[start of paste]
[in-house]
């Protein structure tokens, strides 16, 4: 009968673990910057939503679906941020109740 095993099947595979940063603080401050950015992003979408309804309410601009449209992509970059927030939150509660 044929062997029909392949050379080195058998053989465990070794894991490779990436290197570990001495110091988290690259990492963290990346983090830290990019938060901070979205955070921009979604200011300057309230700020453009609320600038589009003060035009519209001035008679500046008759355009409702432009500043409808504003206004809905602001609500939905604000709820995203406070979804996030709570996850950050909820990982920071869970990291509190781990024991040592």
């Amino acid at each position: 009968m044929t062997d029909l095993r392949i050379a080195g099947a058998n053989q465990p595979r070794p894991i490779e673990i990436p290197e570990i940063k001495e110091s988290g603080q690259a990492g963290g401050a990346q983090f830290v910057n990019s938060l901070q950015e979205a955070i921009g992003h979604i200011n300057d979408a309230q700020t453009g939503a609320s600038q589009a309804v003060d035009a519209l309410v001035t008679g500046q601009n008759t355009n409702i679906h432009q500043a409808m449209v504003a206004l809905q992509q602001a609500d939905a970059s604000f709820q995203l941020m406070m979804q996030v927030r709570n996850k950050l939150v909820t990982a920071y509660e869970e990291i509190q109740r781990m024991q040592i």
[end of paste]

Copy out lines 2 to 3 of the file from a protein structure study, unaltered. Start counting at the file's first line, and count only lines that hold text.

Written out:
């Protein structure tokens, strides 16, 4: 009968673990910057939503679906941020109740 095993099947595979940063603080401050950015992003979408309804309410601009449209992509970059927030939150509660 044929062997029909392949050379080195058998053989465990070794894991490779990436290197570990001495110091988290690259990492963290990346983090830290990019938060901070979205955070921009979604200011300057309230700020453009609320600038589009003060035009519209001035008679500046008759355009409702432009500043409808504003206004809905602001609500939905604000709820995203406070979804996030709570996850950050909820990982920071869970990291509190781990024991040592």
């Amino acid at each position: 009968m044929t062997d029909l095993r392949i050379a080195g099947a058998n053989q465990p595979r070794p894991i490779e673990i990436p290197e570990i940063k001495e110091s988290g603080q690259a990492g963290g401050a990346q983090f830290v910057n990019s938060l901070q950015e979205a955070i921009g992003h979604i200011n300057d979408a309230q700020t453009g939503a609320s600038q589009a309804v003060d035009a519209l309410v001035t008679g500046q601009n008759t355009n409702i679906h432009q500043a409808m449209v504003a206004l809905q992509q602001a609500d939905a970059s604000f709820q995203l941020m406070m979804q996030v927030r709570n996850k950050l939150v909820t990982a920071y509660e869970e990291i509190q109740r781990m024991q040592i």